I’ve been doing experiments with watercolors…and, I think, I’m on the right track where it comes to what I want to be doing. I’m much happier with inks and wet media than with pencils (I still haven’t been brave enough to break back into the pastels, due to the dust factor). I’ve also been experimenting with inks and “transparent watercolors” (specifically the Ecoline brand, which I had been lusting after, probably for over a year).
The Ecoline stuff hasn’t been going wonderfully, but it’s good that I know that there are more suitable materials than this (for me) out there. I’ve been looking at transparent liquid watercolor (which I assume are aniline dyes) as a sort of middle ground between markers and painting. Right now, I think that’s pretty accurate, and is likely the reason why there are so many pre-mixed colors. I still haven’t extensively tested Dr. Ph. Martin’s Radiant Liquid Watercolor, or their Hydrus. At this point, I’m not entirely certain I will. These liquid things, I’ve read, tend to fade more easily than pigmented paints. Of course, that doesn’t matter if you’re working for reproduction.
If I do get back into comic, or, more pointedly: illustration work, the Ecoline is suited. It’s reliably transparent (at least, with the six colors I’ve been using), so any dark line work won’t become clouded by overpainting. (I also have tried Dr. Ph. Martin’s Black Star Hi-Carb India Ink with this, which I can get into later. Long story short: it works better with Ecoline than Blick Black Cat, due to the fact that Black Cat repels water and the Ecoline.) However, when using the Ecoline colors like regular watercolors, they are incredibly thin. I believe this is due to the amount of water carried in my brush — I didn’t dry it after rinsing and before dipping it into the dye on my palette, so the color became diluted.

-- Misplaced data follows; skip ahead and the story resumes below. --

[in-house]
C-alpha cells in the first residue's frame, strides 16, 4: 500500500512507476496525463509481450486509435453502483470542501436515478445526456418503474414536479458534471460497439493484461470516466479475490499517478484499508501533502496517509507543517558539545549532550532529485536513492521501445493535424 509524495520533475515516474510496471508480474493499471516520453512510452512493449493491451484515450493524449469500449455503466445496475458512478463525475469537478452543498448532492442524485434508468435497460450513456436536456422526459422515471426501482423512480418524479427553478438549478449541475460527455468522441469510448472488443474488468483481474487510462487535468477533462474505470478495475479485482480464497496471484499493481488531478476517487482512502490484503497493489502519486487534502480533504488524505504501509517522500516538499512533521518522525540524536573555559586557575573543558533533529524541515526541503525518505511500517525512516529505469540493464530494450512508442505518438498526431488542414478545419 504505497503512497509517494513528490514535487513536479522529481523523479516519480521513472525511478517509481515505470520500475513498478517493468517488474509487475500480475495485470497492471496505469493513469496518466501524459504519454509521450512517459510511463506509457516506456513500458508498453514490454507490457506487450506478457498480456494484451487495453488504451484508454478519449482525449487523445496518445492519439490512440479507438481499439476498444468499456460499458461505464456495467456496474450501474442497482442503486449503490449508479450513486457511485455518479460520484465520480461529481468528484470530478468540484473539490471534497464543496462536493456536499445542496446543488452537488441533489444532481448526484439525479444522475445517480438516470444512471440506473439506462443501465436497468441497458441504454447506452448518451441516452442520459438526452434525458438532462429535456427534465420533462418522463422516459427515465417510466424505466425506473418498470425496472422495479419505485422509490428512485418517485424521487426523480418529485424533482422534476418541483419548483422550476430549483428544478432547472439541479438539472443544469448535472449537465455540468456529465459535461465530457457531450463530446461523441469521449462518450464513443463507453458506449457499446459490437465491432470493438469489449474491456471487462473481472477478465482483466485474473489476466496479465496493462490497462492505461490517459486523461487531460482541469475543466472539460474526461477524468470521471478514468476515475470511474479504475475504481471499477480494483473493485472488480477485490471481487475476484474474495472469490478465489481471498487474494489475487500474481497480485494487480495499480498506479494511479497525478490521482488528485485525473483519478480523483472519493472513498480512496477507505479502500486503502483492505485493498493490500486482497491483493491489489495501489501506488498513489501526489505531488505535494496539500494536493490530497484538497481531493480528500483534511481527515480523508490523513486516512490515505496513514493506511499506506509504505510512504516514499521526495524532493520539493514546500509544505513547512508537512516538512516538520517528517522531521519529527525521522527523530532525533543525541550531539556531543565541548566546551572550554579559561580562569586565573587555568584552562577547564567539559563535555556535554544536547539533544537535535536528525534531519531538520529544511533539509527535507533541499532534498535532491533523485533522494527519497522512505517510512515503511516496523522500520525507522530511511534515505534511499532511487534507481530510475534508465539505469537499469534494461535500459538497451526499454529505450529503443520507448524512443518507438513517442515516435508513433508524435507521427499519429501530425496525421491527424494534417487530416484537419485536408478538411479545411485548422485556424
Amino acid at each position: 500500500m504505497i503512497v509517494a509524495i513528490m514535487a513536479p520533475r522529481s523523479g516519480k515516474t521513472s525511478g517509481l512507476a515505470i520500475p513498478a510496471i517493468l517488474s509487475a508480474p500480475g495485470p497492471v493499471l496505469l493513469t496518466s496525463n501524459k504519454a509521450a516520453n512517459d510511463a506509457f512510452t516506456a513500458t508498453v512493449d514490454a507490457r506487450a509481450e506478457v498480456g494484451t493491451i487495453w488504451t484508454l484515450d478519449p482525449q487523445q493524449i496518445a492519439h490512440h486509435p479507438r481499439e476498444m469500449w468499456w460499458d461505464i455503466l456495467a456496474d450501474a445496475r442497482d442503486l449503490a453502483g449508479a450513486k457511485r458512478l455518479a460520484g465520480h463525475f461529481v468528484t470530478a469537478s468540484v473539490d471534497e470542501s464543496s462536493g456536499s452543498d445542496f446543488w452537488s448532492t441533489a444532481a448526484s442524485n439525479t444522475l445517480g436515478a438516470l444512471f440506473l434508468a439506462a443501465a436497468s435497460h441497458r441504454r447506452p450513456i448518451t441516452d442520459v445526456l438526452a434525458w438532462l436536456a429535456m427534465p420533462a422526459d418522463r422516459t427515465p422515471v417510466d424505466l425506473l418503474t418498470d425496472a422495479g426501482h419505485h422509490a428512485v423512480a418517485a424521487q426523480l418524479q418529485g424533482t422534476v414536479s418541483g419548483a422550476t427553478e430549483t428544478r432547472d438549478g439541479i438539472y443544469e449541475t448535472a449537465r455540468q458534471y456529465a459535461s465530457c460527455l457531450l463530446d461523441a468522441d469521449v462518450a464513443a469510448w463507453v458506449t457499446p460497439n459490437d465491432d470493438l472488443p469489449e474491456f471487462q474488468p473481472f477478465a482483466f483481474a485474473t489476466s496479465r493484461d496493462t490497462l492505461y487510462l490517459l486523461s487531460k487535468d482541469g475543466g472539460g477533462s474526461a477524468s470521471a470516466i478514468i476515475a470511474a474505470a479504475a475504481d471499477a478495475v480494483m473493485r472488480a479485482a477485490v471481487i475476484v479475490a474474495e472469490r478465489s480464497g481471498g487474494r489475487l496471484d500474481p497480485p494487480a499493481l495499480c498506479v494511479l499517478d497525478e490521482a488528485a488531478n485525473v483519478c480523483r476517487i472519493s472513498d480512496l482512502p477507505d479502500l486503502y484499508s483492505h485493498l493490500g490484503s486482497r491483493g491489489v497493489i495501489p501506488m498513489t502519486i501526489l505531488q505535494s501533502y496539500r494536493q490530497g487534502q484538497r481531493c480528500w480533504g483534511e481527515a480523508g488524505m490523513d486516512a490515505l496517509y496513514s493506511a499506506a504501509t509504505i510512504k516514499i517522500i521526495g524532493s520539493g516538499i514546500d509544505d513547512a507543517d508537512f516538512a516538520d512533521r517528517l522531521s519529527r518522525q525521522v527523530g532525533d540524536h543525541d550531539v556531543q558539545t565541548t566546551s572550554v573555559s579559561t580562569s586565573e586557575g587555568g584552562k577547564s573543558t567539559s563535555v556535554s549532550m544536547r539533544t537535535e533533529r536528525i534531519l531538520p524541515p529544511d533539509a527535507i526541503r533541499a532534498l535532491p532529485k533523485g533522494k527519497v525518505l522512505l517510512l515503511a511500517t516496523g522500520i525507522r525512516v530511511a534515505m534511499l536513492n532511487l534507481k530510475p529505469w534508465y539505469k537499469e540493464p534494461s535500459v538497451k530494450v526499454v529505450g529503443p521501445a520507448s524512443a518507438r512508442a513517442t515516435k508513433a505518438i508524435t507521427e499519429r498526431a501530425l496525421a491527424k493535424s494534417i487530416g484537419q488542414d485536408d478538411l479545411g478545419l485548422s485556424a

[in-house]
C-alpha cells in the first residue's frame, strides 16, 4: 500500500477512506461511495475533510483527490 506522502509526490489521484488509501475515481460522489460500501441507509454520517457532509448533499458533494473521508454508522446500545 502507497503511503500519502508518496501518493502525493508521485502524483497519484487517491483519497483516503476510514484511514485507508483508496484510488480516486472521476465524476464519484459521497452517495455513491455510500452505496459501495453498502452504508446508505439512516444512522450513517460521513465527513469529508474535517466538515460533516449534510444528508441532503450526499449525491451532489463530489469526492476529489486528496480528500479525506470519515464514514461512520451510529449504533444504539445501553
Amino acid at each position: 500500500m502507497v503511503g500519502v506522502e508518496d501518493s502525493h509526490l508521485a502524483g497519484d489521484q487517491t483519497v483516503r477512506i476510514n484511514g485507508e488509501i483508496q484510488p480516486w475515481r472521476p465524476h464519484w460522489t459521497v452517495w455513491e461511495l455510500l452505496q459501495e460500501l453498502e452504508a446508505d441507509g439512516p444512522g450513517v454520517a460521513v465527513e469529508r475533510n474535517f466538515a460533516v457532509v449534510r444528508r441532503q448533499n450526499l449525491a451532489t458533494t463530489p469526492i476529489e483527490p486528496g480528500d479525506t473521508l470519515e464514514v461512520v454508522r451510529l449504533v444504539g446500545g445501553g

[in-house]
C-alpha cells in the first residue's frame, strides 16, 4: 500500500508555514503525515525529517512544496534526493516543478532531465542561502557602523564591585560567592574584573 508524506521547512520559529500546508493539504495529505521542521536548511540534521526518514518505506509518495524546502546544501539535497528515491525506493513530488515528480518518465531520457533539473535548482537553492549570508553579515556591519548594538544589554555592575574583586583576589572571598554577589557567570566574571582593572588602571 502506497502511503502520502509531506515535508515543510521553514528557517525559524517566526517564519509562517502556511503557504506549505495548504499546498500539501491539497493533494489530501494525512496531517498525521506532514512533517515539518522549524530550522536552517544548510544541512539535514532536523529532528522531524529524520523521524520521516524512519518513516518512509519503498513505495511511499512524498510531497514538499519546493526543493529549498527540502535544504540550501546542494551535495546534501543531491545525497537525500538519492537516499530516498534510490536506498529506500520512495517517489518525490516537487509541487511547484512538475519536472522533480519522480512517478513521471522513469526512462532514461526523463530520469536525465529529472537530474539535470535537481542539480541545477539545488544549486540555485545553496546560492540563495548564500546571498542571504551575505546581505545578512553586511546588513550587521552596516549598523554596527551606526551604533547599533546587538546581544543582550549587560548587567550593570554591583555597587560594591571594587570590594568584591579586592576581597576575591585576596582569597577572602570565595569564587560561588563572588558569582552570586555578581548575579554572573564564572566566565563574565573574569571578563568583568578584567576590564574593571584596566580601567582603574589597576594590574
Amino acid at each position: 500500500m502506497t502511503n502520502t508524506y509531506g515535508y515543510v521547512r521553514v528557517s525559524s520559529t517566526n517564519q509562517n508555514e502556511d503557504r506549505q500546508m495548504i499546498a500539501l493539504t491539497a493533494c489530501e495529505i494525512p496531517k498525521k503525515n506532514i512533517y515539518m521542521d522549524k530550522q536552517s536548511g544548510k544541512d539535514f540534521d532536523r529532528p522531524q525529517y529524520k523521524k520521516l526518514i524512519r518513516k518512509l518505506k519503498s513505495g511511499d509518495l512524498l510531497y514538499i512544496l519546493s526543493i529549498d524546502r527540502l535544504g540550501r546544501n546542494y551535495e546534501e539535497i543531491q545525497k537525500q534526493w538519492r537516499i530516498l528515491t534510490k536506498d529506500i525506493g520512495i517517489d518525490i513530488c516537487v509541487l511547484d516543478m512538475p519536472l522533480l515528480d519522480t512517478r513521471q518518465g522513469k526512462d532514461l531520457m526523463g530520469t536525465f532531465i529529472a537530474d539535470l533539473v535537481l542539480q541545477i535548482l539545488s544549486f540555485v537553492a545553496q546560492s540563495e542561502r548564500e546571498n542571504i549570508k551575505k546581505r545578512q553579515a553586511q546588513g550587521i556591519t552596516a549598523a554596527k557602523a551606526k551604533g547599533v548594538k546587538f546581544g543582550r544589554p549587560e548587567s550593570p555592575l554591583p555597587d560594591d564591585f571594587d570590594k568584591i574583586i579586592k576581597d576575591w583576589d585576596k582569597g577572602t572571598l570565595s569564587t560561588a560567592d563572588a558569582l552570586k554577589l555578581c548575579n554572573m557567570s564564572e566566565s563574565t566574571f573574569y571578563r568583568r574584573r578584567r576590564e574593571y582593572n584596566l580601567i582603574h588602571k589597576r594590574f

I would probably want to use one of those palettes with tons of tiny wells (I should photograph this if I still have mine; I’m not sure if my meaning is coming across) if I used this for illustration work, as well: the “liquid” part of this means that the dyes really…they really get messed up if one is dipping around and mixing colors, and rinsing the paintbrush and not drying it off afterward. Worse so, than regular tube or pan watercolors. There’s just no going back once you get cyan in your magenta. It just isn’t happening. :) Just kiss that magenta goodbye and say hello to violet. Seriously.
That may, in fact, be why the Ecoline watercolors are so varied as to the formulations in their bottles: they may be more of a pain to mix than bargained for. I am, however, now curious about their effect if used as drawing inks…I have a couple of old bamboo drawing pens which I can try. Of course, though…at least one is stained with sepia. I’d probably want to separate out what I dip that pen into.